AROMAI – Maori Film Reviews
Kia ora tatou nga iwi o te motu, me korero tuatahi ki te matua papa i te rangi. Tuarua, mihi ki te whare o te Irirangi Koori nei me te whenua o Poihakena. Kia mihi tautoko ki te tangata whenua o nga iwi Moemoea I tenei wa mo ou mamae mo te tahaitia o ona whenua. Ki nga mate o te wahanga nei, haere, haere, haere ki ou tupunua whare. Tena koe rangatira kai korero me kai waiata Jase me mihi mahana ki tou mahi rangatira. Tena korua Tane me Warren pai te tutaki i te wa pu nei. E karanga nunui atu ki te whaea Kimberly buttons talofa lava.
It’s a real honour to be here spending time sharing something that Maori are well known for – telling stories, not tales but stories. Historically and culturally that’s how Maori pass information on and I’m really excited because this is an area that Maori have excelled in especially when you think of Once Were Warriors but even before that the film Ngati which was the really the first film that Maori produced, directed and Maori were predominant in the cast in front of the camera as well as crewing behind the camera and on set.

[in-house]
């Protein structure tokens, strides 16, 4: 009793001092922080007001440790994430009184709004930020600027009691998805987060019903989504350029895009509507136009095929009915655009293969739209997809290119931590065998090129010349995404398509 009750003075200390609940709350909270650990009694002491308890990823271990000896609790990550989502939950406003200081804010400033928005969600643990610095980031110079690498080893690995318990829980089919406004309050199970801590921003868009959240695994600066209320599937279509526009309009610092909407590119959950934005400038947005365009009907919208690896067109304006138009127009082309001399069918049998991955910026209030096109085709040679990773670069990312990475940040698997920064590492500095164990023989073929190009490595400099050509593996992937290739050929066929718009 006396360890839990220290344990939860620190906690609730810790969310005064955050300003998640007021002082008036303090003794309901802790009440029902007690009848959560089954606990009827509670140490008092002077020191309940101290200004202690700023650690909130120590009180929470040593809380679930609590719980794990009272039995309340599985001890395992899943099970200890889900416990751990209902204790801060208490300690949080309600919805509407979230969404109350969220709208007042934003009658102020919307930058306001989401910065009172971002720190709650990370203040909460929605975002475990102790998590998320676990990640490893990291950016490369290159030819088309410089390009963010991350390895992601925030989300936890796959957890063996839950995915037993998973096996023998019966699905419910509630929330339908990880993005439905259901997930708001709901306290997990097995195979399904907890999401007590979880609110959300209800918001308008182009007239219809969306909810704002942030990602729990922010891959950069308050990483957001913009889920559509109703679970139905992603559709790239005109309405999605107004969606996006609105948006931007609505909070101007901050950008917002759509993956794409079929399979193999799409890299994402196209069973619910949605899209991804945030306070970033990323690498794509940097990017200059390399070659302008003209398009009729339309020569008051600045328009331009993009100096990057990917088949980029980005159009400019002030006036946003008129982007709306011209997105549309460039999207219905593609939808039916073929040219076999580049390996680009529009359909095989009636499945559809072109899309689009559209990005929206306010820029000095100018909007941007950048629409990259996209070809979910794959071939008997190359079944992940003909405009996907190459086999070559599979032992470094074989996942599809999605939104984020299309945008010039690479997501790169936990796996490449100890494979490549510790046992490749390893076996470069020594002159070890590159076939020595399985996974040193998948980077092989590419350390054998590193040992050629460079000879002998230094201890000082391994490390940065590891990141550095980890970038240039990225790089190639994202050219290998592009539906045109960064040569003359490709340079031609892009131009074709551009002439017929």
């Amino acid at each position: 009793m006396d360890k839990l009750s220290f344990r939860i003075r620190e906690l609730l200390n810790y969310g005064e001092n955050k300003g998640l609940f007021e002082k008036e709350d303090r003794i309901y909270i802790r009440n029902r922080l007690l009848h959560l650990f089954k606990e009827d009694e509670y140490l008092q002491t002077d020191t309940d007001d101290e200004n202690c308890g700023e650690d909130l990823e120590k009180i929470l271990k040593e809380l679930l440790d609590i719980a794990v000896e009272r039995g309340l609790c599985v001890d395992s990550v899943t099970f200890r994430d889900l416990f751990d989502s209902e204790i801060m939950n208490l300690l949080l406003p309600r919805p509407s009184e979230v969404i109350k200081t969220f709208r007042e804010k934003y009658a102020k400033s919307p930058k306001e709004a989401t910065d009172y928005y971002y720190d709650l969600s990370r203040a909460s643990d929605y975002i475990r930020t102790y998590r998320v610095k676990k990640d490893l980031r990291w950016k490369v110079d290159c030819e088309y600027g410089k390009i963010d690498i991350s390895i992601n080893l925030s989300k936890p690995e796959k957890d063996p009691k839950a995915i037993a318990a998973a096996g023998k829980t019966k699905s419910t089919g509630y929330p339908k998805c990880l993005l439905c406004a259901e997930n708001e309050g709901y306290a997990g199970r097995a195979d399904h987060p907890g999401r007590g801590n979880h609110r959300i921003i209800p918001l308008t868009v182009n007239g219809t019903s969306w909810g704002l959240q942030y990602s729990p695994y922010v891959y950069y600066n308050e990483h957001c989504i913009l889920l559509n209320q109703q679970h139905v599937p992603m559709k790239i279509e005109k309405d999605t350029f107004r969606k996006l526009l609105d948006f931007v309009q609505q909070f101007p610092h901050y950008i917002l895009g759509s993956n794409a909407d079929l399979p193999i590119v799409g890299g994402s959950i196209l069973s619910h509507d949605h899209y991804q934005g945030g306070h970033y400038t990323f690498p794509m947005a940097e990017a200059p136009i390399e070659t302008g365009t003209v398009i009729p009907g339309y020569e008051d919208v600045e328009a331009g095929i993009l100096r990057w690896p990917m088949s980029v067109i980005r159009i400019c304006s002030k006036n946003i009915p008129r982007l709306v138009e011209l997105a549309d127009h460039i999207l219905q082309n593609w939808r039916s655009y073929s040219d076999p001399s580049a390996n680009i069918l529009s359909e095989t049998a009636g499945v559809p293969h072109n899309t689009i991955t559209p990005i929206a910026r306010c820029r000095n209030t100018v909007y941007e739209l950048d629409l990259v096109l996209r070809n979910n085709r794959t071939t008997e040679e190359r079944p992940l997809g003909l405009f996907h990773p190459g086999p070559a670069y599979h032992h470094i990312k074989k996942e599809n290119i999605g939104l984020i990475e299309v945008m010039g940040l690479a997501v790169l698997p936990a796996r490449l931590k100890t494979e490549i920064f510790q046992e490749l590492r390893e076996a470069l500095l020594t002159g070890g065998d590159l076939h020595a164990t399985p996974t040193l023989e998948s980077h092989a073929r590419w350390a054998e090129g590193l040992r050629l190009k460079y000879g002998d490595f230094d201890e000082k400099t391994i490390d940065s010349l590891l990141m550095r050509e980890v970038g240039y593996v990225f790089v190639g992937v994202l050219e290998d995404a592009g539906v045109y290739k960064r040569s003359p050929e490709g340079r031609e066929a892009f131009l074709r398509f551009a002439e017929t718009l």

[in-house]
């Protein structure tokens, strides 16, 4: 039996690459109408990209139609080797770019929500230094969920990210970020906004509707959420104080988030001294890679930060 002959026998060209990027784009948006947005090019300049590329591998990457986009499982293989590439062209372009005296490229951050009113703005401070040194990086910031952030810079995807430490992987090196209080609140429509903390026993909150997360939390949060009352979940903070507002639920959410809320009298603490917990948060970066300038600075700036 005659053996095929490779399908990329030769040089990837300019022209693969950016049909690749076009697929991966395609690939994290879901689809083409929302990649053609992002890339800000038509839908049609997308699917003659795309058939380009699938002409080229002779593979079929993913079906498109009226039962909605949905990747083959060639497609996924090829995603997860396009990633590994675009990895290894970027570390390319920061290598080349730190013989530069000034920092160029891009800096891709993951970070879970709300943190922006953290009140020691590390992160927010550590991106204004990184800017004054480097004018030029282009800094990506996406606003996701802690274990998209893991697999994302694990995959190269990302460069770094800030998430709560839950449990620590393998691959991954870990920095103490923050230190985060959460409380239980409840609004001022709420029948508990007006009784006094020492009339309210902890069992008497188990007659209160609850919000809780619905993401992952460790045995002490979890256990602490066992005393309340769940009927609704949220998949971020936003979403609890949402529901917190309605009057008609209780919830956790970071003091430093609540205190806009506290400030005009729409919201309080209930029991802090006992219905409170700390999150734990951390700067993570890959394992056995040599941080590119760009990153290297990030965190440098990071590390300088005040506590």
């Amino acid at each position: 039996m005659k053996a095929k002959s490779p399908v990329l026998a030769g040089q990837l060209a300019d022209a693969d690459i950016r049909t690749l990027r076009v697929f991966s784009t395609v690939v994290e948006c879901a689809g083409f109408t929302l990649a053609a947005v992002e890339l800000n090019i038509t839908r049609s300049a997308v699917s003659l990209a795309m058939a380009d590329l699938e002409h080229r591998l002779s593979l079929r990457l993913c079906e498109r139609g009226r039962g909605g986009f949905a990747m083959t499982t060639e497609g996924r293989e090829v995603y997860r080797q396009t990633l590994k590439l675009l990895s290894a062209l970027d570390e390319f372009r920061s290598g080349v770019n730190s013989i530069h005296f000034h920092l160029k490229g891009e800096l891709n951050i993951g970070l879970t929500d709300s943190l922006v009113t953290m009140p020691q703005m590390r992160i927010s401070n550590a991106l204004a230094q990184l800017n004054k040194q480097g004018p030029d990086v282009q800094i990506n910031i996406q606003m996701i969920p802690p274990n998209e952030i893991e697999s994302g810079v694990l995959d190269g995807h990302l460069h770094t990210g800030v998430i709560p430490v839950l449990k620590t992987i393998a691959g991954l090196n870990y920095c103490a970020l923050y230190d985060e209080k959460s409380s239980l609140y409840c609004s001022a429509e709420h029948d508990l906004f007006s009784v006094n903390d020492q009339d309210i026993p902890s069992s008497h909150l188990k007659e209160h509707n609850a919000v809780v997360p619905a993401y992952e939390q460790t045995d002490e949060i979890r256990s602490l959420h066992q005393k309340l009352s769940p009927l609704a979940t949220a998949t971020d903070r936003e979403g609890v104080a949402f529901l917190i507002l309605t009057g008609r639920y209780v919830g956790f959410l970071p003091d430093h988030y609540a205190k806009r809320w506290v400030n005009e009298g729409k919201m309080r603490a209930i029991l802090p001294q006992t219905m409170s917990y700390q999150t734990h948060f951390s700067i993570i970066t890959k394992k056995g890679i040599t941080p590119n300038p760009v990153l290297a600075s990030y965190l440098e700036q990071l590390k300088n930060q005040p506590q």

I want to share with your listeners Jase that, there’s a real buzz at the moment about Maori films being made here in Poihakena. Last year at Aotearoa Maori Film Festival in Sydney and Brisbane we showed two locally made films “Home” by Apirana Ipo Te Maipi and “Big Bachelorettes Got Cooking Talent” a mockumentary directed by Tema Kwan Fenton whom I just met last year where our kids are at kohanga together at Te Wairua Tapu. Apirana has a new film just about to be released about a young NRL player who is played by none other than James Rolleston of “Boy” and “The Dark Lands” fame. By all accounts this looks like he’s really into telling stories that are close to our hearts here in Australia but relevant to Aotearoa as well.